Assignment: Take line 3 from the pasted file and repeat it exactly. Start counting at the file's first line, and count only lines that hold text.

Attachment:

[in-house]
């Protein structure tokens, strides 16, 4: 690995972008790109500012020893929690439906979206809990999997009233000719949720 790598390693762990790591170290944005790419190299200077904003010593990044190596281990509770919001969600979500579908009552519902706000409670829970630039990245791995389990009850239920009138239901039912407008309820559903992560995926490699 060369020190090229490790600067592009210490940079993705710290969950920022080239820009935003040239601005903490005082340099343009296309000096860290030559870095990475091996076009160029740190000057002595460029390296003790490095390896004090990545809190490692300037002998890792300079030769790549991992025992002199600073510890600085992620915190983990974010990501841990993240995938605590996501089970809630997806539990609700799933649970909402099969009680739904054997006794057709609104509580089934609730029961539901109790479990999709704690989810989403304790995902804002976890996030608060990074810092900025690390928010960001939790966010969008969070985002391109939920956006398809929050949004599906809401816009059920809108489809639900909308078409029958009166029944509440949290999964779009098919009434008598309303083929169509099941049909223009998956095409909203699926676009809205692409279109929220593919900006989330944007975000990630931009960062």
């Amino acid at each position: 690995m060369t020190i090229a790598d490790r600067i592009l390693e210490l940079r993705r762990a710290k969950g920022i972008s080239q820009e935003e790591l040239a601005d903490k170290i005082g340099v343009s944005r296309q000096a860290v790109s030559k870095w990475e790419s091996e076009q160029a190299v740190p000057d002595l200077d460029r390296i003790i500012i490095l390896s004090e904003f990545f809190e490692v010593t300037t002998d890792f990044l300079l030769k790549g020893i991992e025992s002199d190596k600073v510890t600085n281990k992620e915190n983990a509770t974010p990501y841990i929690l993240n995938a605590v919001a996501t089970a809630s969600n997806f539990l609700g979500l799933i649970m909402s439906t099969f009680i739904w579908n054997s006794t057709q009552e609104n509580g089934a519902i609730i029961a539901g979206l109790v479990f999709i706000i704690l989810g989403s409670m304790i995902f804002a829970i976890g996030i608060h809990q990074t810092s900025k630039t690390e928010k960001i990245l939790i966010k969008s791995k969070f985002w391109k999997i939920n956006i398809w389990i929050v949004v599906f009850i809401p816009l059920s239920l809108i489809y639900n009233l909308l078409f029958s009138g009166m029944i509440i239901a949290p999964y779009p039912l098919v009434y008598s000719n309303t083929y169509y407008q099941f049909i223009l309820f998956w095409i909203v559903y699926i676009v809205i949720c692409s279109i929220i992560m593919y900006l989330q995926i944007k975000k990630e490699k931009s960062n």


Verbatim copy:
């Amino acid at each position: 690995m060369t020190i090229a790598d490790r600067i592009l390693e210490l940079r993705r762990a710290k969950g920022i972008s080239q820009e935003e790591l040239a601005d903490k170290i005082g340099v343009s944005r296309q000096a860290v790109s030559k870095w990475e790419s091996e076009q160029a190299v740190p000057d002595l200077d460029r390296i003790i500012i490095l390896s004090e904003f990545f809190e490692v010593t300037t002998d890792f990044l300079l030769k790549g020893i991992e025992s002199d190596k600073v510890t600085n281990k992620e915190n983990a509770t974010p990501y841990i929690l993240n995938a605590v919001a996501t089970a809630s969600n997806f539990l609700g979500l799933i649970m909402s439906t099969f009680i739904w579908n054997s006794t057709q009552e609104n509580g089934a519902i609730i029961a539901g979206l109790v479990f999709i706000i704690l989810g989403s409670m304790i995902f804002a829970i976890g996030i608060h809990q990074t810092s900025k630039t690390e928010k960001i990245l939790i966010k969008s791995k969070f985002w391109k999997i939920n956006i398809w389990i929050v949004v599906f009850i809401p816009l059920s239920l809108i489809y639900n009233l909308l078409f029958s009138g009166m029944i509440i239901a949290p999964y779009p039912l098919v009434y008598s000719n309303t083929y169509y407008q099941f049909i223009l309820f998956w095409i909203v559903y699926i676009v809205i949720c692409s279109i929220i992560m593919y900006l989330q995926i944007k975000k990630e490699k931009s960062n």